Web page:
The Republic of Madagascar, formerly known as the Malagasy Republic and the Democratic Republic of Madagascar, has undergone significant socioeconomic and political changes during the nineteenth and twentieth centuries. Occupying a strategic location off the southeast coast of Africa, the island historically became the target of British and French imperial ambitions.
Madagascar is a unique blend of Asian and African culture and is well known as the home of some of the world’s most unusual and most endangered flora and fauna, from lemurs to giant tortoises. Although so close to the east coast of Africa where traces of human existence go back hundreds of thousands of years, Madagascar was uninhabited until about two thousand years ago. How it came to be inhabited by seafaring peoples from present-day Indonesia is just one of the many fascinating aspects.
Indonesians are believed to have migrated to the island about 700. During the first millennium, Madagascar was colonized by black Africans and Malayans. The island was in the eighteenth century divided in diverse kingdoms. Between 1767 and 1810 the Howa people managed to unite Madagascar in one state. Finally in 1817 King Radama I of Imerina, having conquered practically the whole island of Madagascar, entered into a treaty of friendship and peace with the United Kingdom in which he was recognized as king of Madagascar.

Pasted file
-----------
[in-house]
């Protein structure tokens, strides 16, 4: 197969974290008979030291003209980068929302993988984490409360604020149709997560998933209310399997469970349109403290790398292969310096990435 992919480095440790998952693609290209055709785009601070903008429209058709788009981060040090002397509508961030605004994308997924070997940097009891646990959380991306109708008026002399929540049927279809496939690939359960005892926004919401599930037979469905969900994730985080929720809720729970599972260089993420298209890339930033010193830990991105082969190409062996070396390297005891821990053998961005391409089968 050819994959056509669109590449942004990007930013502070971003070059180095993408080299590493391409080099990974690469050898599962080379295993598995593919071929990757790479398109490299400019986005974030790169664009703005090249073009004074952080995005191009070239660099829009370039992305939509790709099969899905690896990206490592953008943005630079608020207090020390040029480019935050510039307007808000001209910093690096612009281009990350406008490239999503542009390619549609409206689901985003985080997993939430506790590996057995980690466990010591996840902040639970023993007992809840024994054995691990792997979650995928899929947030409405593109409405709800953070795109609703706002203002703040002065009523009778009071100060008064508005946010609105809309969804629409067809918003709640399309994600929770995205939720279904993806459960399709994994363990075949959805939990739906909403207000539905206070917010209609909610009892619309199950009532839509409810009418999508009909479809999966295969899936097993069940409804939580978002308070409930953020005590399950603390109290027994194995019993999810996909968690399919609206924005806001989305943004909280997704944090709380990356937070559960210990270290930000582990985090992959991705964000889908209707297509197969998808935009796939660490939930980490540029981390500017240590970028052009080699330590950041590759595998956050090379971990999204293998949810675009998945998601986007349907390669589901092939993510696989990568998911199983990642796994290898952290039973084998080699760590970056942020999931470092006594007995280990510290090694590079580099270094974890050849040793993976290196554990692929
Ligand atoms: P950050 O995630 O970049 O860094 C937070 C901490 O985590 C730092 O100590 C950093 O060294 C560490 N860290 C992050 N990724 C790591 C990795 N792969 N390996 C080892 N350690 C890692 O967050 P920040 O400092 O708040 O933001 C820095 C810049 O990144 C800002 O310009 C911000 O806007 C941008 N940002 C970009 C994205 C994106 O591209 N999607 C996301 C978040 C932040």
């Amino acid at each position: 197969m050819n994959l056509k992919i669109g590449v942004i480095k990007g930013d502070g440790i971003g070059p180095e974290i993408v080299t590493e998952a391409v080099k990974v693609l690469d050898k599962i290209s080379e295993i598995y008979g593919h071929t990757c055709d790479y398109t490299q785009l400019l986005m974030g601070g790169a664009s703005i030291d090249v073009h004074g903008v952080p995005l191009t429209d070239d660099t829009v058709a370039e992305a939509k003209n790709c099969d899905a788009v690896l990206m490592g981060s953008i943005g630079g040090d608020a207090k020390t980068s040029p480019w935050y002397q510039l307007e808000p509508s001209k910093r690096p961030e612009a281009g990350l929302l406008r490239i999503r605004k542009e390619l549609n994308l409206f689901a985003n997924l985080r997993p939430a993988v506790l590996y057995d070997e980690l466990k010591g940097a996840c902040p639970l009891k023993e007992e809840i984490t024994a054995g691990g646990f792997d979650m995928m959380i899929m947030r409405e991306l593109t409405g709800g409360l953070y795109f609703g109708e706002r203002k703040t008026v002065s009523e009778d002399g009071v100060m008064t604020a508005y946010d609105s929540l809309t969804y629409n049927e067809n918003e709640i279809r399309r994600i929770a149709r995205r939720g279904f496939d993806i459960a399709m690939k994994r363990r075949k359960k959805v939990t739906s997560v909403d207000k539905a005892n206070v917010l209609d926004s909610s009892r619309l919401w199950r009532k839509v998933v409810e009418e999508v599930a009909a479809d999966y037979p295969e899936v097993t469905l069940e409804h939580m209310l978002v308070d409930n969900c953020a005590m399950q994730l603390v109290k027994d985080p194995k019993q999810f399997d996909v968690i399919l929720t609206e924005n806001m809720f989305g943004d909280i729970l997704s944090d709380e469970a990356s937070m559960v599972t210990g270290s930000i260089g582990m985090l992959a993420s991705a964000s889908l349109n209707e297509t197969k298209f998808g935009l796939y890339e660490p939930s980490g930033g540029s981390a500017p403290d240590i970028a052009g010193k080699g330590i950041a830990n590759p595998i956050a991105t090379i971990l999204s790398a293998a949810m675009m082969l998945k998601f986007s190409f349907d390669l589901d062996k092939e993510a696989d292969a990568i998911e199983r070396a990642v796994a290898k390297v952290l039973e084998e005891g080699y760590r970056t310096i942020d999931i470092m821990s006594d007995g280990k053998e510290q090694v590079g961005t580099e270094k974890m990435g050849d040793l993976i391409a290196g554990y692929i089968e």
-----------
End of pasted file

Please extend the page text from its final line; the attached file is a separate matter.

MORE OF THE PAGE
The Kingdom of Imerina became a French protectorate in 1885 (formally in 1895) and in 1896 France annexed the island as the colony of Madagascar, whereby it abolished the kingdom. Madagascar became in 1946 an overseas territory. In 1947 a nationalist uprising was suppressed after several months of bitter fighting. France reformed institutions in 1956 and in 1958 the Malagasy Republic was proclaimed as an autonomous state within the French Community. Philibert Tsiranana of the Parti Social Démocratique du Madagascar (Social Democratic Party of Madagascar, PSD) became the first prime minister.
In 1960 Malagasy became independent as a presidential democracy under president Tsiranana, but in 1972 the army seized power shortly after the unopposed reelection of Tsiranana: Gabriel Ramanantsoa became president. Ramanantsoa resigned in 1975, but his successor Richard Ratsimandrava was assassinated 6 days later. Didier Ratsiraka became president and military dictator. He renamed the country Democratic Republic of Madagascar and established a one-party socialist regime under the Antoky ny Revolisiona Malagasy /Avant-garde de la révolution Malgache (Vanguard of the Malagasy Revolution, AREMA), committed to revolutionary socialism. Only limited and restrained political opposition was tolerated, with no direct criticism of the president permitted in the press. Ratsiraka allowed in 1990 the formation of more political parties. In an increasingly weakened position, Ratsiraka accessed to negotiations on the formation of a transitional government. Interim institutions were created in 1991 and in 1992 a new constitution was drafted.